Why is biodiversity important?

This cute cheetah cub could benefit from a bit more diversity. Serious inbreeding has decreased the gene pool of wild cheetahs and increased their vulnerability to changes in the environment. See more pictures of big cats.
Tom Brakefield/Stockbyte/Thinkstock

When most people think of biodiversity, they think of verdant Amazonian rainforests or vibrant coral reefs in tropical seas. But even a typical house in the suburbs teems with an amazing diversity of life. Spiders, insects and other arthropods crawl in nooks and crannies. Molds, algae and fungi bloom on our foods and in our showers. Grasses and weeds grow in the front yard. And birds and mammals camp out in our attics, eaves and chimneys.

In the home, however, many of us consider that diversity a bad thing and combat it with insecticides, household cleaners, weed killers and exterminators. On a global scale, however, biological diversity -- or biodiversity -- is vitally important to the health of our planet and humanity.

To understand why biodiversity is important, we have to think like biologists. Unlike nonscientists, biologists don't think of biodiversity strictly in terms of the number of species found on Earth. In fact, the variety of living things found across the planet -- also known as species diversity or species richness -- is just one part of biodiversity. Genetic diversity, which refers to genetic variation within and between populations, has a big role, too. For example, think about bald eagles in North America. Most bald eagles live in Alaska and British Columbia. Another large population lives in the Gulf States, from Texas and Baja California across to South Carolina and Florida. The number of genes -- discrete units of hereditary information consisting of unique DNA code -- found within all North American bald eagles represents their total genetic diversity.

Our eagle example also demonstrates another aspect of diversity. The Pacific Northwest represents a unique ecosystem. The Gulf Coast of Florida is another unique ecosystem with different characteristics. Having a rich variety of ecosystems, what biologists call ecosystem diversity, constitutes another important level of biodiversity.

Preserving biodiversity at any level may not seem like a big deal -- at first. After all, scientists have described and named nearly 2 million species of organisms. They think 10 million species or more exist on Earth, but haven't been discovered [source: Campbell]. What's the loss of a few species here and there? Well, according to evolutionary biologist E. O. Wilson, species loss may go against biophilia, or the tendency of humans to focus on life and lifelike processes. If this is true, then contributing to the destruction of living things goes against what it means to be human. It also reinforces the notion that we shouldn't deprive future generations of the same diversity of life we enjoy today.

That's the moral argument. We'll tackle the practical side of biodiversity next.

From Genes to Jeans: The Benefits of Biodiversity

Maintaining biodiversity comes with a few practical benefits. When a species exhibits great genetic diversity, it has a larger pool of genes available to it. Having more genes makes the species better equipped to respond to changing conditions.

Take cheetahs, for instance. About 10,000 years ago, all but one species of cheetah became extinct, leaving just Acinonyx jubatus in Africa. This population of animals was relatively small, which forced closely related individuals to mate with each other. Over the years, inbreeding eliminated all of the genetic diversity from wild cheetahs, leaving them vulnerable to sudden changes in their environment, such as the introduction of a new virus.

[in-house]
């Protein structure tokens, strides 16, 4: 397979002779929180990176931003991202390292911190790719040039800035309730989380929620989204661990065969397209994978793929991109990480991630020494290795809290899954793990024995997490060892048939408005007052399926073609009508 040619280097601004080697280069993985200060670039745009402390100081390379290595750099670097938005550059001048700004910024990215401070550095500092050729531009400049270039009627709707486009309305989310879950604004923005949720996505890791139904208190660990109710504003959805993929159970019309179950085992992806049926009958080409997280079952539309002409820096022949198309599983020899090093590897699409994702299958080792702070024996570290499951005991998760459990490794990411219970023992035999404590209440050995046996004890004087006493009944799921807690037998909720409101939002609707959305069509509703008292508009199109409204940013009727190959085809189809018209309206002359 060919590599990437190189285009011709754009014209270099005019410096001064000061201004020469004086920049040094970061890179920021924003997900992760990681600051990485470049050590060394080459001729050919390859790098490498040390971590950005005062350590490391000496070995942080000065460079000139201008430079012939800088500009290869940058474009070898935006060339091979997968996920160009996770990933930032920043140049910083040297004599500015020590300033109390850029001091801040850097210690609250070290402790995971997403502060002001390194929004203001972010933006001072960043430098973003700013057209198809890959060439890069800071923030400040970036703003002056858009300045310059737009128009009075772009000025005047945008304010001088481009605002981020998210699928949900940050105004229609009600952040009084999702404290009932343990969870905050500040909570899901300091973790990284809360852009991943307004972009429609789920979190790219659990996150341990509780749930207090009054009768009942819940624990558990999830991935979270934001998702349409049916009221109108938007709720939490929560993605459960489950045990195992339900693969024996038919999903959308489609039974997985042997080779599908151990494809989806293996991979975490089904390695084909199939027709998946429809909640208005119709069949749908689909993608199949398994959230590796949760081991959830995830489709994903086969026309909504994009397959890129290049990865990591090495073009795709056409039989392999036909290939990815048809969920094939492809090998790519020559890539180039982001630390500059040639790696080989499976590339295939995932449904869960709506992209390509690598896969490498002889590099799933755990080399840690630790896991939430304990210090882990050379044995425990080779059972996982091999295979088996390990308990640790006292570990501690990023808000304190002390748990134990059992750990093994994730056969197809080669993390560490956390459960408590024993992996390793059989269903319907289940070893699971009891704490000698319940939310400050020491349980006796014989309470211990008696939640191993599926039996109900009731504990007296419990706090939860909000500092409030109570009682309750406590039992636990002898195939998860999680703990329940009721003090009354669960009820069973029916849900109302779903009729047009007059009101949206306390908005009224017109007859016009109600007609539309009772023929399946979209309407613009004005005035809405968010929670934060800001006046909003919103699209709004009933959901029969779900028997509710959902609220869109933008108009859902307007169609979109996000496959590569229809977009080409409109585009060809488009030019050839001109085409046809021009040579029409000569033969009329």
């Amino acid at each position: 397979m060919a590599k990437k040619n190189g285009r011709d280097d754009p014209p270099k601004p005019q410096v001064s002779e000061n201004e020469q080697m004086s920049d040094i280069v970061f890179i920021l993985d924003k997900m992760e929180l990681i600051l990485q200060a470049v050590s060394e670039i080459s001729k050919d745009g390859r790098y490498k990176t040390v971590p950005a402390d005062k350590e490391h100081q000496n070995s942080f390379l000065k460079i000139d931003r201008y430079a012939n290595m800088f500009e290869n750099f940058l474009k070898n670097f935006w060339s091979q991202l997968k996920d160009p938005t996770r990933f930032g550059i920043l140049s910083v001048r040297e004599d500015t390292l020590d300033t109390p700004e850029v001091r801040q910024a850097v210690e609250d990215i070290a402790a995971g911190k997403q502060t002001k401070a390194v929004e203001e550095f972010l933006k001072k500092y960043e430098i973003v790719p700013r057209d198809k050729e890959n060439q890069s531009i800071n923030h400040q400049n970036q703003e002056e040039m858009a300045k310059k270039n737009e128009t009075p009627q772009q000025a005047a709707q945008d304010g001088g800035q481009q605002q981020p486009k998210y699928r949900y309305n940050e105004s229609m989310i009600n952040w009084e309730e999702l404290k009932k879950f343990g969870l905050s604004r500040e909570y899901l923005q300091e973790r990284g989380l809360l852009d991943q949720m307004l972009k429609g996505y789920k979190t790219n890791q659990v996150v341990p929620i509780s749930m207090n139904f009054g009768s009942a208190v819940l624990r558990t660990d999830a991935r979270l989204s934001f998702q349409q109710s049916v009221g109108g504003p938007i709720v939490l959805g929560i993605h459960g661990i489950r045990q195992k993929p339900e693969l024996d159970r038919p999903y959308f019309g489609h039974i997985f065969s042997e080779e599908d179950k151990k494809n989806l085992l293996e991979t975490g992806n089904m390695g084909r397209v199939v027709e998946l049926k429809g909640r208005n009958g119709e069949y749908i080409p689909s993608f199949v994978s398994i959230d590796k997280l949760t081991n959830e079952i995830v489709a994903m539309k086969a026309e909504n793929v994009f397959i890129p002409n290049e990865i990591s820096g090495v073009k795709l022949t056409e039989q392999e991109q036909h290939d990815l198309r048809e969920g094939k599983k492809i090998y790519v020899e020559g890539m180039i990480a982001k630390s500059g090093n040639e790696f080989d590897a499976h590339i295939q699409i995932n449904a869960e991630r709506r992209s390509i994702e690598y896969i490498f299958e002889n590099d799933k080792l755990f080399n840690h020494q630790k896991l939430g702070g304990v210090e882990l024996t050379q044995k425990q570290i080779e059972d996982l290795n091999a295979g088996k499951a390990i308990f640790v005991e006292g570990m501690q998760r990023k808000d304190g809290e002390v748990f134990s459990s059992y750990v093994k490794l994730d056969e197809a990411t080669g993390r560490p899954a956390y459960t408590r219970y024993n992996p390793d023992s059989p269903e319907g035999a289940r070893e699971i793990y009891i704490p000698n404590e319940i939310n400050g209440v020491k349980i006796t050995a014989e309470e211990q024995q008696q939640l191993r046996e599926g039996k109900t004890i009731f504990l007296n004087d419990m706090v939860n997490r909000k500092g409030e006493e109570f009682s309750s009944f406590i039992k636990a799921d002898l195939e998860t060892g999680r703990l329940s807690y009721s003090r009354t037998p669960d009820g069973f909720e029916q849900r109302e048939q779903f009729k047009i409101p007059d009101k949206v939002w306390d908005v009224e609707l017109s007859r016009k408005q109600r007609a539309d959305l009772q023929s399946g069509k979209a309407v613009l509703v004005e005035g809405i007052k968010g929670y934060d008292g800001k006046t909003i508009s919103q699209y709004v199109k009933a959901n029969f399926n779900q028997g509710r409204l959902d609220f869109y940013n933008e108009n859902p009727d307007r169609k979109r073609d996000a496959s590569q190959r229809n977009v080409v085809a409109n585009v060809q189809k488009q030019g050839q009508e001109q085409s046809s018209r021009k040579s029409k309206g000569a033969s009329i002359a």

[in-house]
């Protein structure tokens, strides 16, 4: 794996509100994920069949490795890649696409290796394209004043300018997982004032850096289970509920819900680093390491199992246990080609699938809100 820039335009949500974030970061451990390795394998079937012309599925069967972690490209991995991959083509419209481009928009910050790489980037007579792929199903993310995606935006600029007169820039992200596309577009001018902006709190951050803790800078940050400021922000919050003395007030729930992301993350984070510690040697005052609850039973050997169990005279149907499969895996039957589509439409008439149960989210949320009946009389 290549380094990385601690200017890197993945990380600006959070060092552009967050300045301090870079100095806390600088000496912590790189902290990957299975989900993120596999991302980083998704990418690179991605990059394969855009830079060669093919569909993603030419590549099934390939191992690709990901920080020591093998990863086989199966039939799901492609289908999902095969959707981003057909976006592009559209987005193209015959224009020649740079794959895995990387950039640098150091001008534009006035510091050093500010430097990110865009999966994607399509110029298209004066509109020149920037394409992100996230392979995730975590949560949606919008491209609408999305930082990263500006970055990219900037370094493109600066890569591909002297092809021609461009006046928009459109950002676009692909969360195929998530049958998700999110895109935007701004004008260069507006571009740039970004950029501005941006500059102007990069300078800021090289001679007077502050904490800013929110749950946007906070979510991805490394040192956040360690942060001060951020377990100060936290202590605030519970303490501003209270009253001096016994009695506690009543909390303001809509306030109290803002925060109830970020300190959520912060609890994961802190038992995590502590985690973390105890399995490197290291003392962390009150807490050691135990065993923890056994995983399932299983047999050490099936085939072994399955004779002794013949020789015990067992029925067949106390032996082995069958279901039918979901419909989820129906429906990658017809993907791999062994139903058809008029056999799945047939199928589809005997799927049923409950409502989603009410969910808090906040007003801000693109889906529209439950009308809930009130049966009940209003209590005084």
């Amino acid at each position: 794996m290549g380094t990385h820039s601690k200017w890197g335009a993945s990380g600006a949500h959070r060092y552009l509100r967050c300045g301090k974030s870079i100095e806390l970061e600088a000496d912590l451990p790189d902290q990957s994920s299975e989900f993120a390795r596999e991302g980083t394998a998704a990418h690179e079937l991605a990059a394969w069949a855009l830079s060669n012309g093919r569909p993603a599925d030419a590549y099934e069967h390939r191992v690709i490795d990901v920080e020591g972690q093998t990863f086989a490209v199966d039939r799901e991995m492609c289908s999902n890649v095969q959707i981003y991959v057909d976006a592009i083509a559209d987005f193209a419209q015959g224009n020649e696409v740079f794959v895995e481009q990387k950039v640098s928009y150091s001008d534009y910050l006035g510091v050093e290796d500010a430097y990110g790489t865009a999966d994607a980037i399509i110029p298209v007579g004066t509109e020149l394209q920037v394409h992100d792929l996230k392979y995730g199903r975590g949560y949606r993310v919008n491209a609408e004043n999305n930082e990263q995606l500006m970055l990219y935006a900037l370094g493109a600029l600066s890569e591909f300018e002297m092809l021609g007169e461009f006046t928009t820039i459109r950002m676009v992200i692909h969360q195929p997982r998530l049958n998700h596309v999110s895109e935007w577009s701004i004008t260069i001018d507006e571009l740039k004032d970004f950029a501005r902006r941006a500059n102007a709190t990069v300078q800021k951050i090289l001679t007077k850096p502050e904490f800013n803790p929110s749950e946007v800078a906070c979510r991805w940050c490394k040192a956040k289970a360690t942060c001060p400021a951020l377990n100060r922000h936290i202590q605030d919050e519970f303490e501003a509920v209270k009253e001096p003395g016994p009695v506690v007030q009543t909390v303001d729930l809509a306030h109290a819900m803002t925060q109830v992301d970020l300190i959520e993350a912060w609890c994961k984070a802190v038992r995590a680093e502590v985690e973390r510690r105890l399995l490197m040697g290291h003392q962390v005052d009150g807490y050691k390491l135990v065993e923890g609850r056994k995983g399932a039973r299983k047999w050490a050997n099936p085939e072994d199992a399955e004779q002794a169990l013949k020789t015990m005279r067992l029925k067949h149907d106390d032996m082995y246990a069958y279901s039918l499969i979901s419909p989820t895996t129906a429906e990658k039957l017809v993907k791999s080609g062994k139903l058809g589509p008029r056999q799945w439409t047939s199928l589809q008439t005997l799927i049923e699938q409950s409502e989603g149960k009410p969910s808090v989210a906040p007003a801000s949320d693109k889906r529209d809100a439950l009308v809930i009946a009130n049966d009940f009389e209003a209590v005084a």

Humans, too, benefit from genetic diversity, but we also rely heavily on the great variety of organisms that share the planet with us. Plants, animals, bacteria and fungi provide raw materials for human use. We base our diets on food crops and the animals that eat them. We clothe ourselves using material derived from plant and animal fibers. We take advantage of single-celled organisms, from bacteria to yeast, to drive important industrial and manufacturing processes.

And then there's medicine. Almost 40 percent of all prescription drugs sold worldwide contain natural compounds found in different plant, animal and fungal species [source: USAID]. Penicillin stands as a classic example of how mankind has benefitted from a drug obtained from another organism.

Perhaps the biggest benefit of biodiversity isn't what compounds an individual species carries in its cells, but how that species fits together and interacts with other species in its ecosystem and how that ecosystem works with others across the world.

Take pollination as an example. Plants rely on pollinators -- birds, mammals and insects -- to help transfer pollen and, ultimately, to create seeds and fruit. Honeybees are an important pollinator, particularly for specialty food crops. Unfortunately, in 2006, some beekeepers began reporting losses of up to 90 percent of their hives [source: Kaplan]. Scientists now refer to this as colony collapse disorder, and they worry that crop production in the United States could suffer significantly.

Pollination is just one service provided by the complex interplay of living things. Ecosystem services also purify water, generate fertile soil, break down wastes, help control pests and moderate weather extremes. Human activity has taken a toll on all of these processes and will continue to do so as the global population swells from 6 billion to 9 billion people by 2050 [source: Secretariat of the Convention on Biological Diversity]. It's a sobering thought, even to those of us learning about biodiversity in our suburban backyards.

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